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In 2014, Kobus Basson, owner of Kleine Zalze, had announced that he had appointed Alastair Rimmer as the cellar master. Our resident wine expert Carrie Adams chats to Rimmer, an internationally acclaimed cellar master. Raised in Benoni and now a world class wine maker, Rimmer shares his story. – Jarryd Neves
Alastair Rimmer on how he got into winemaking:
I was planning to study horticulture and looking at going to Pietermaritzburg. I grew up in an English speaking family, picked up a bit of Afrikaans at school, but nothing that would allow me to study in Afrikaans. By chance, I was in Stellenbosch. My parents bought a property in the Cape and I was bored and went and had a look at the campus of Stellenbosch University.
I walked in to find the horticulture department. I walked up the stairs of this building – which I believed to be the horticulture department – and I ran into a professor. I asked him where the horticulture department was. He directed me to where they were, but he said, “why are you going to horticulture? Viticulture is much better. Four years down the line, I walked into my first viticulture lecture and there was Professor Eben Archer – the one and only. In that 15 minutes I chatted to him, he talked about growing wine. It fascinated me, the concept.
On places that he’s worked:
I’ve been lucky enough to have touched base in most of the major centres, for lack of a better word. I worked in Washington State – I spent six months there after leaving Augusta. I got down to New Zealand for a Cellar Rats season, for four months. There, I worked on the cellar floor at a big winery in Marlborough Valley. After that, I met someone that was making wine in Spain who was visiting in New Zealand.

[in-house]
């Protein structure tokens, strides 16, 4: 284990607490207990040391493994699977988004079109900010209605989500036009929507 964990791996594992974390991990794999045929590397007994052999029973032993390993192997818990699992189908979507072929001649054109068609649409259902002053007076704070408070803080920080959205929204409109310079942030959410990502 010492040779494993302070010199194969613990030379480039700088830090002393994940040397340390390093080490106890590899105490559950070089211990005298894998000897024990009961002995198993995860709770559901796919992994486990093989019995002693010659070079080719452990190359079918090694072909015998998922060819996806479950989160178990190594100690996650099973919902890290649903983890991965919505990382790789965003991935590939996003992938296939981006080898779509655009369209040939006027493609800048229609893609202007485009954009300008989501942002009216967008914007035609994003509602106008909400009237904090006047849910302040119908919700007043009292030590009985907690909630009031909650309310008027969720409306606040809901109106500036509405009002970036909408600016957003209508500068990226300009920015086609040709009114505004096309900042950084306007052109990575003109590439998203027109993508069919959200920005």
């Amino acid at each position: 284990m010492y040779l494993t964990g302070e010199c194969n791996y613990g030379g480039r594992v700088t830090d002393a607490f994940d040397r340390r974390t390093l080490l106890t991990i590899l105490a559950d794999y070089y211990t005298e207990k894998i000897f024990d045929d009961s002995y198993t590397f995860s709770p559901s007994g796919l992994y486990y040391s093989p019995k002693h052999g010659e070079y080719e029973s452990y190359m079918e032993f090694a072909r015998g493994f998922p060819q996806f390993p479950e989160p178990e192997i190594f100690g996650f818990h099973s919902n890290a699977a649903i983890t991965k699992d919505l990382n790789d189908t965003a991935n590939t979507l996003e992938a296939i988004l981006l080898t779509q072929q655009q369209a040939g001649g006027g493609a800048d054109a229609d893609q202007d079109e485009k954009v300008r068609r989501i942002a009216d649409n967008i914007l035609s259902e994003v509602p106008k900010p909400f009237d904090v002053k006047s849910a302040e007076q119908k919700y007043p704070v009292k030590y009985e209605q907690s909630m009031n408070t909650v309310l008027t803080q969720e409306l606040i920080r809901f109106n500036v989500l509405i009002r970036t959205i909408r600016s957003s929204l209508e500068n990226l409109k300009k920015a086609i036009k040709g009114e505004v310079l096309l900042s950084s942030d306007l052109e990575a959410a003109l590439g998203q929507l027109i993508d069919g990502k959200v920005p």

I told him how much I love Spain. I’ve travelled there and tasted wines. in between. I spent been four months travelling Europe with a German wine journalist. I had fallen in love with some of the Spanish wines. I told her how much I had loved Spain and she said her boss has a new project on the go and they need a bit of a flying winemaker. Would I be interested?
The end of 2004, I jetted off to Spain. It was a six-month contract and I had a great time. I met an Australian winemaker and got on exceptionally well [with him]. He has a number of small, high-end projects around the world. California, Spain and Australia. I went and worked with him in Australia, at a winery called Rockford. Basically, off and on, I’ve worked for him – while I was abroad (other than for two years in California) – for most of the time that I was out of South Africa, which was up until 2012.
On working at Darling Cellars:
Why I come back to Darling was, I think it’s an underrated. It is an arm of the Swartland. People had forgotten that there was this corner of the Swartland called Darling. When I lived abroad, one of my greatest frustrations was, I’d come home to my old colleagues and realise how good our wines were getting. They were getting a lot of critical acclaim. We need to start doing it on scale. Joe Public doesn’t get to these really small, high-end producers worldwide. If you think of the top burgundies in the top Californian wines, very few people get to experience the very top quality. The band below it, is what really establishes the image and the brand of a wine. I wanted to work at a place that had enough scale to be able to produce great wines at not micro volumes.
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